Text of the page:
OIL PALM MALE MEIOSIS PROFILING: FROM FIELD OBSERVATION TO CYTOGENETICS ANALYSIS

Male meiosis is a principal process in microsporogenesis, important for male fertility and gamete viability in higher plants. This division ensures genome stability of sexually reproducing organisms and creates genome variation enabling diversity in a species. We present a structured profiling of male meiosis in the interspecific oil palm hybrid, Elaeis oleifera × Elaeis guineensis (OxG), for an in-depth understanding of the process. In the pollen mother cells (PMC), interaction between the parental genomes was observed in early prophase I, via genomic in situ hybridisation (GISH). At this meiosis I stage, the chromosome pairing revealed 16 complete bivalents, confirming the homologous pairing of each E. guineensis and E. oleifera chromosomes. Interestingly, we found that the E. guineensis and E. oleifera pollens had distinct morphologies, which represents another feature that differentiates the two species. This could also be used as a basis diagnostic tool to evaluate sterility in oil palm interspecific hybrids.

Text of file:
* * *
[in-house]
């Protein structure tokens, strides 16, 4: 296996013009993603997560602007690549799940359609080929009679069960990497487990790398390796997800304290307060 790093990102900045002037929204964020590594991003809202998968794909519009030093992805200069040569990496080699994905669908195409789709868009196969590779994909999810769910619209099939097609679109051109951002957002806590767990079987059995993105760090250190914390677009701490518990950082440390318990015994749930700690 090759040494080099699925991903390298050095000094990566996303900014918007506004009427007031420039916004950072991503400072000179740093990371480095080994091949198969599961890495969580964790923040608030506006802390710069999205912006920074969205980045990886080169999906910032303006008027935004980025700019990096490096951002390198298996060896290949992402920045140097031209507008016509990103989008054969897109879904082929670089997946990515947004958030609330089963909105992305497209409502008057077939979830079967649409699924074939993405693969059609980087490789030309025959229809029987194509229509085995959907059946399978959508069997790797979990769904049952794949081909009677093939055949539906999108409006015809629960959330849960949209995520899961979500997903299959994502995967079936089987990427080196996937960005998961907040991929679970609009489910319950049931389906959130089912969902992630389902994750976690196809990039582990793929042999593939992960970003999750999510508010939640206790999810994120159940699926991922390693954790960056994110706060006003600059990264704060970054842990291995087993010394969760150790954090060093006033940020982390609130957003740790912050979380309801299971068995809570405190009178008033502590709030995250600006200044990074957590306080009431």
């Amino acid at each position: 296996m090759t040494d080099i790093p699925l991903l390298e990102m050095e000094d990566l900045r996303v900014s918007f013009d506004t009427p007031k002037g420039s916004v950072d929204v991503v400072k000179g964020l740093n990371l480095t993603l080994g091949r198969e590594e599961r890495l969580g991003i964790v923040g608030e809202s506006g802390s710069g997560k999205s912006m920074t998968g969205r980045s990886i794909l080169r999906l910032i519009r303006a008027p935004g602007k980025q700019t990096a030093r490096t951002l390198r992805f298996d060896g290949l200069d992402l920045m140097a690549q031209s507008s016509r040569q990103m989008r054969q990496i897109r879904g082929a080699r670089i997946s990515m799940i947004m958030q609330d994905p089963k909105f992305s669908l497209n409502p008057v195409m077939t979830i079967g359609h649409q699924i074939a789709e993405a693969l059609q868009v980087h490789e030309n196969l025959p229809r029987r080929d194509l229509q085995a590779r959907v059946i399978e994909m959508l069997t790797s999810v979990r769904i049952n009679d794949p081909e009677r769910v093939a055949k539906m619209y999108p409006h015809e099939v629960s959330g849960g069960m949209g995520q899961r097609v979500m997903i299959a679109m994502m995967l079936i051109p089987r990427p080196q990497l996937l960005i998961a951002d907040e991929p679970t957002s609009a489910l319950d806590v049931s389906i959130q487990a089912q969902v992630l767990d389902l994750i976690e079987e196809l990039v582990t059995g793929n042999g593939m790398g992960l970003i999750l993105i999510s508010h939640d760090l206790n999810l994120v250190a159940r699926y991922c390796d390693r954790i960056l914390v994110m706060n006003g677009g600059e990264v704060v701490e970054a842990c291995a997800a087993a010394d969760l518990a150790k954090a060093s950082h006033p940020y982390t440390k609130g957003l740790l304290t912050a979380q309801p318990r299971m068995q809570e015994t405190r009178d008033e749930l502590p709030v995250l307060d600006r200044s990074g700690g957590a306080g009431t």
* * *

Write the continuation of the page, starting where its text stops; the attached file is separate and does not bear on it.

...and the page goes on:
PREDICTION OF ACID, PEROXIDE AND TBA VALUES OF HEAT-TREATED PALM OIL USING A PARTIAL LEAST SQUARES–ORDINARY LEAST SQUARES MODEL BASED ON FOURIERTRANSFORM INFRARED SPECTROSCOPY

Palm oil is widely used for frying food and is often used for repeated frying up to 40 hr or even longer. Frying causes a gradual quality decrease during heating due to fat oxidation or hydrolysis. The quality of fats and oils is commonly monitored by acid, peroxide and thiobarbituric acid values (AV, PV and TBAV, respectively). This study aimed to use a partial least squares–ordinary least squares (PLS-OLS) model obtained from fourier-transform infrared (FT-IR) spectroscopy to predict AV, PV and TBAV values of heat-treated palm oil. Commercial palm oil was heated at 180oC for 72 hr. The multivariate mathematical models to predict AV, PV and TBAV were generated from the percentages of absorbance intensity of significant wavenumbers based on FT-IR readings (721.4 cm–1, 871.8 cm–1, 968.3 cm–1, 1033.9 cm–1, 1095.6 cm-1, 1377.2 cm–1, 1462 cm–1, 1751.4 cm–1, 2731.2 cm–1, 2839.2 cm–1 and 3005.1 cm–1). The PLS-OLS mathematical model satisfactorily predicted both AV and PV for palm oil samples heated up to 72 hr (R2 = 0.962 and 0.857, respectively), whereas for TBAV, the time was 58 hr (R2 = 0.845). This approach provides an alternative to monitoring palm oil quality during frying instead of the conventional methods in which the analytical procedures are time-consuming.